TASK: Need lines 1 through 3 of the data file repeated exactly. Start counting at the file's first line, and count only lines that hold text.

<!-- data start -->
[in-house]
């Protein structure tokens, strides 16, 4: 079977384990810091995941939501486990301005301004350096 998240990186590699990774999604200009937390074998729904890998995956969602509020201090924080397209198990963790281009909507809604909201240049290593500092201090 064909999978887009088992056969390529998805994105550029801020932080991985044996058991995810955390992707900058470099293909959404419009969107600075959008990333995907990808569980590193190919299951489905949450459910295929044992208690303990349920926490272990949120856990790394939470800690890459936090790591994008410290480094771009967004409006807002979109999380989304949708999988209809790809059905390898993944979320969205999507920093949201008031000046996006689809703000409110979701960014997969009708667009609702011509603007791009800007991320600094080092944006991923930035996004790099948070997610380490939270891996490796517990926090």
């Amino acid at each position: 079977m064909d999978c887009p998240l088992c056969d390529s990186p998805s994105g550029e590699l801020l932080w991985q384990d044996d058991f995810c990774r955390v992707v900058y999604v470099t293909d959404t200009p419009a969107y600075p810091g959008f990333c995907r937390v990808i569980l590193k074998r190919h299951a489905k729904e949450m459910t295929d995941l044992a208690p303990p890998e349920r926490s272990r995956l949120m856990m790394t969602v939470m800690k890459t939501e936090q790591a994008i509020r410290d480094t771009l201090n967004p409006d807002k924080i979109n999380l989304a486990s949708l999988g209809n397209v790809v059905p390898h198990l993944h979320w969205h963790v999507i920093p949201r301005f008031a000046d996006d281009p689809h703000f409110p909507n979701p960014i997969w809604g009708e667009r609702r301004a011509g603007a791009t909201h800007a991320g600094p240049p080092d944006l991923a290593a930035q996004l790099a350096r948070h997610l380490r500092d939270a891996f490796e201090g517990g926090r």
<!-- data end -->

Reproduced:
[in-house]
């Protein structure tokens, strides 16, 4: 079977384990810091995941939501486990301005301004350096 998240990186590699990774999604200009937390074998729904890998995956969602509020201090924080397209198990963790281009909507809604909201240049290593500092201090 064909999978887009088992056969390529998805994105550029801020932080991985044996058991995810955390992707900058470099293909959404419009969107600075959008990333995907990808569980590193190919299951489905949450459910295929044992208690303990349920926490272990949120856990790394939470800690890459936090790591994008410290480094771009967004409006807002979109999380989304949708999988209809790809059905390898993944979320969205999507920093949201008031000046996006689809703000409110979701960014997969009708667009609702011509603007791009800007991320600094080092944006991923930035996004790099948070997610380490939270891996490796517990926090």
């Amino acid at each position: 079977m064909d999978c887009p998240l088992c056969d390529s990186p998805s994105g550029e590699l801020l932080w991985q384990d044996d058991f995810c990774r955390v992707v900058y999604v470099t293909d959404t200009p419009a969107y600075p810091g959008f990333c995907r937390v990808i569980l590193k074998r190919h299951a489905k729904e949450m459910t295929d995941l044992a208690p303990p890998e349920r926490s272990r995956l949120m856990m790394t969602v939470m800690k890459t939501e936090q790591a994008i509020r410290d480094t771009l201090n967004p409006d807002k924080i979109n999380l989304a486990s949708l999988g209809n397209v790809v059905p390898h198990l993944h979320w969205h963790v999507i920093p949201r301005f008031a000046d996006d281009p689809h703000f409110p909507n979701p960014i997969w809604g009708e667009r609702r301004a011509g603007a791009t909201h800007a991320g600094p240049p080092d944006l991923a290593a930035q996004l790099a350096r948070h997610l380490r500092d939270a891996f490796e201090g517990g926090r």